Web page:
Weekly Content Selection #63
 
As usual, this week I continued working on my usual DESW "Developed English Speaking World" population data research project. As I've been doing for a while now, I continued to expand my coverage for Ireland, working on the 1871 and 1881 decennial censuses. So far, the 1861-1881 decennial censuses have been difficult to go through since there aren't comprehensive tables that contain all of the incorporated urban areas within Ireland. This means that I have to go through the longest and most in depth parts of the census reports and sift through thousands of pages of data pertaining to every little division to be found in Ireland during these censuses. That means, in order of decreasing precedence, going through all of the provinces, counties, baronies, parishes, and finally the level of townlands, townships, villages, towns, and cities in order to extract the needed information. 

Another complication that makes this extraction more tedious and time consuming has been how the inmates of public institutions, like military barracks, hospitals, workhouses, and bridewells, are usually quoted separately from the normal resident population. To take these separate figures into account, I've added notes in my datasheets, as can been seen in the screenshot included in this post, which are very time consuming to add. Due to political reorganization between the 1861 and 1871 censuses, many of the figures for the inmates of public institutions are inextricably included within the figure of the resident population making the data from the 1871 and 1881 censuses incongruent with the preceding ones.

Through all of the work that I've done over the past week, the number of places analyzed in my data has risen from 8,846 to 8,847, up by 1 place since last week at this time. The small increase is likely due to the potato famine, which had a long term effect of causing many places to lose population, meaning that there's less of a chance of a new place passing my 1,000 inhabitant threshold for the first time during the 19th century.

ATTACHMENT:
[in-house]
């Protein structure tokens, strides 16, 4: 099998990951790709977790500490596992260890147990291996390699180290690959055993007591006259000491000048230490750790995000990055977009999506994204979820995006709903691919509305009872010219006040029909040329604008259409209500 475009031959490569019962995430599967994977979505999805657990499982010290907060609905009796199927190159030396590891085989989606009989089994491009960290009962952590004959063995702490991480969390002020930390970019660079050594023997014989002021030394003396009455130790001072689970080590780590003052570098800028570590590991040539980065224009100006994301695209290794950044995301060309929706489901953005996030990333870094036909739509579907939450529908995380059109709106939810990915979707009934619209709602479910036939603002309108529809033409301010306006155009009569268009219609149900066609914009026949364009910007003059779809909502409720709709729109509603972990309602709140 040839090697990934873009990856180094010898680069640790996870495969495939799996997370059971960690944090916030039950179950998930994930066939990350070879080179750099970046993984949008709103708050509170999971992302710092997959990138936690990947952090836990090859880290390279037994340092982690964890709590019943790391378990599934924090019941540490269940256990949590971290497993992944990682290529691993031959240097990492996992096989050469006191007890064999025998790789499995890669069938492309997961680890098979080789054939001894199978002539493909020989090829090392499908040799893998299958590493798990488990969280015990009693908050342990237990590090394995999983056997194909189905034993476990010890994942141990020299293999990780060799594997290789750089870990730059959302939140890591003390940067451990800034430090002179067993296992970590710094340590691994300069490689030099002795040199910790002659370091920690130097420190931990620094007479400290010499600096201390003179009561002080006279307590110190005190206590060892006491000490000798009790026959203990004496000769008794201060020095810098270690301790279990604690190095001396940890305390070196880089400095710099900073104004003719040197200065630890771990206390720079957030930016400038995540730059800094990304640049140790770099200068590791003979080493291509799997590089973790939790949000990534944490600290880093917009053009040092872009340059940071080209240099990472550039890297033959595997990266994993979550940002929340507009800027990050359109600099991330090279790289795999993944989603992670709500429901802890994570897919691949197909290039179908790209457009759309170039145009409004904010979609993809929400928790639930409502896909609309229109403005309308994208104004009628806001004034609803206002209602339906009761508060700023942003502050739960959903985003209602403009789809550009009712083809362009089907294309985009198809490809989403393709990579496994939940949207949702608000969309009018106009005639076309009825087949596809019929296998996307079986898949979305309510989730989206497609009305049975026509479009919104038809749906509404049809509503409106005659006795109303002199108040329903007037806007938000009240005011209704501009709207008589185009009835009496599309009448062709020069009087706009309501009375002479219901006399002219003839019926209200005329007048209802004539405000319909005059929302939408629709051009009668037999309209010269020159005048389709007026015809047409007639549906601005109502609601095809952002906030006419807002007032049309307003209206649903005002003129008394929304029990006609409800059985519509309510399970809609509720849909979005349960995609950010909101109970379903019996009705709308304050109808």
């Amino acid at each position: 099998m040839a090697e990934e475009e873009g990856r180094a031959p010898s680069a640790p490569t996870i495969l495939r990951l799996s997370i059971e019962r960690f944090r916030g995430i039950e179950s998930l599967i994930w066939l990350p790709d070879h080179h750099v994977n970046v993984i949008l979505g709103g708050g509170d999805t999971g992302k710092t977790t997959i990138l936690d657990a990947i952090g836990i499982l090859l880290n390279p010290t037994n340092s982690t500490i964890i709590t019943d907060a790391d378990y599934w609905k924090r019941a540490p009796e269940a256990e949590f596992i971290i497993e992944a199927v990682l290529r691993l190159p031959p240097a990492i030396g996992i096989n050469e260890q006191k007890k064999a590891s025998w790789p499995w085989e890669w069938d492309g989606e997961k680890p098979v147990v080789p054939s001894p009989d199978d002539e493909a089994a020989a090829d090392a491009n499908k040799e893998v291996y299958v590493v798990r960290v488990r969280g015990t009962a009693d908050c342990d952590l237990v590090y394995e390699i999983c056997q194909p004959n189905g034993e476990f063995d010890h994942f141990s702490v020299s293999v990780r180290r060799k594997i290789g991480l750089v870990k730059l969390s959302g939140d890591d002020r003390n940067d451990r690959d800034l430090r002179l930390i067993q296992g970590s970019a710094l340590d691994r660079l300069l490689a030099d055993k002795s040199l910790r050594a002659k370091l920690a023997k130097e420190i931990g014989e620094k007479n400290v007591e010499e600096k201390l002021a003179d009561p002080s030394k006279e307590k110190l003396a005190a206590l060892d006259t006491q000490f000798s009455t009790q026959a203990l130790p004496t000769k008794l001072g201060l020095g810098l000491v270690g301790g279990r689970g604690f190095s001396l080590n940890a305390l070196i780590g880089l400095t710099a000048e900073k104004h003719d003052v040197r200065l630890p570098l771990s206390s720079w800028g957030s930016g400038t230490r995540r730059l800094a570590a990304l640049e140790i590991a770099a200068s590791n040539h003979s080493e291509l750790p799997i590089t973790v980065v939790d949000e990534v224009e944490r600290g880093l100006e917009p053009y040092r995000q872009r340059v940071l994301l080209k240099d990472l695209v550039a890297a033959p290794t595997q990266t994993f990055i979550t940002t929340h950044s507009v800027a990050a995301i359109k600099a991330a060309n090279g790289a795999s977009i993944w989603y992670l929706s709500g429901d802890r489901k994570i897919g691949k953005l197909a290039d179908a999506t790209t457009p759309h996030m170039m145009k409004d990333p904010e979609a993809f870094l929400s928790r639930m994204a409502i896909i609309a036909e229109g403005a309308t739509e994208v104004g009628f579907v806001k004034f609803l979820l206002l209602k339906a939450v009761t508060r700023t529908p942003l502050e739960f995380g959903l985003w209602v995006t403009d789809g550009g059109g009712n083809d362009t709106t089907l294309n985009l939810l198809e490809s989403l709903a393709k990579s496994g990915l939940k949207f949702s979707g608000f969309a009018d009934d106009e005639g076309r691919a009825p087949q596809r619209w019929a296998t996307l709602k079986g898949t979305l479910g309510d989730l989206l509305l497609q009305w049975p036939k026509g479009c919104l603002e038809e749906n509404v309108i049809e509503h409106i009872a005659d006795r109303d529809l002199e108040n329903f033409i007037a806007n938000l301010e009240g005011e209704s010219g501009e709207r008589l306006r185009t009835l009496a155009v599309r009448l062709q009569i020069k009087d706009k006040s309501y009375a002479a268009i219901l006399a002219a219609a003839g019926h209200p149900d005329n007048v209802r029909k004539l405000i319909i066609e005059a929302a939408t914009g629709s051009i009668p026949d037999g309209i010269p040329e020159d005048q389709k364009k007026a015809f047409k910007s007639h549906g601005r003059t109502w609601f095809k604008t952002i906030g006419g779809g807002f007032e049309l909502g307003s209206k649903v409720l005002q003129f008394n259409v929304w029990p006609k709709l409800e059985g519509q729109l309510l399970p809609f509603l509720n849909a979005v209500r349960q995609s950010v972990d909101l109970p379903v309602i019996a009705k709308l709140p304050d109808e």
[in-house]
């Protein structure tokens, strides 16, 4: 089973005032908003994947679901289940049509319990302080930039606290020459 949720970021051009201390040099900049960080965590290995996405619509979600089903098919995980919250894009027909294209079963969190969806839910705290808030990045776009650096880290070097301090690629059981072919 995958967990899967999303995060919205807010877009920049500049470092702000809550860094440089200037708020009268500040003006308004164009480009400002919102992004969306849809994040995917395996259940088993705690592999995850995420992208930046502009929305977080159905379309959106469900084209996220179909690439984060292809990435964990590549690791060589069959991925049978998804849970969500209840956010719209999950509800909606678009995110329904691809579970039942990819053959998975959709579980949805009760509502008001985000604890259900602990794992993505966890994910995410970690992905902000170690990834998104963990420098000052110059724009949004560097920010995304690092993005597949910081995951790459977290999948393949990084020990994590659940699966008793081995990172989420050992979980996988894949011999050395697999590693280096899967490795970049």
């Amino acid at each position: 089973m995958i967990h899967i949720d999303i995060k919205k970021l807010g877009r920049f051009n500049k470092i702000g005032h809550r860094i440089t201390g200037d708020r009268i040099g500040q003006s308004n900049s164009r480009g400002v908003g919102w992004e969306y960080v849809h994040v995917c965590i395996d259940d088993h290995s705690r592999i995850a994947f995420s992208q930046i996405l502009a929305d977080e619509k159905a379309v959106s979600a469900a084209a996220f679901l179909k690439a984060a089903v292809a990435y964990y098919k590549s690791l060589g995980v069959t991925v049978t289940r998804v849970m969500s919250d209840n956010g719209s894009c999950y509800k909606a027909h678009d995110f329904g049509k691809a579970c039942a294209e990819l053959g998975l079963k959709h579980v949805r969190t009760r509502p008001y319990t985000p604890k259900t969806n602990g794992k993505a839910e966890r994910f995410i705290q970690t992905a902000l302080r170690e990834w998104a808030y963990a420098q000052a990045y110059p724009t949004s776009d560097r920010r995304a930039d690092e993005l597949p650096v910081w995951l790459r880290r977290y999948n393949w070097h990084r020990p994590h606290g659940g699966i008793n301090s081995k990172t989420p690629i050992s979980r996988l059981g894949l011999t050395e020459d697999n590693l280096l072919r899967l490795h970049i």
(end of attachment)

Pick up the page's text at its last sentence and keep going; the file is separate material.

As usual, concerning my population data research project, I haven't publicly released any of these updates yet, unless otherwise specified. I'm waiting until I've completed all of these expansions that I've been working on and have a finished product to release. The DESW part one article, where all of the data will eventually be released to, can be found here on my website.

During all of my work this week, I've had to deal with a number of emotional issues that have caused me to have to analyze and learn some new things. It has been a growing process for me and it has taken a little bit of my time away from working on my data, which as my psychiatrist and psychologist would likely both point out, is healthy as I need to allow myself to do more in my life than just data analysis although it makes me quite happy. I also worked a little bit on a private project for someone that I'm unfortunately unable to give details about. 

As always, thank you SO much for your continued support! It means a great deal to me both mentally and financially!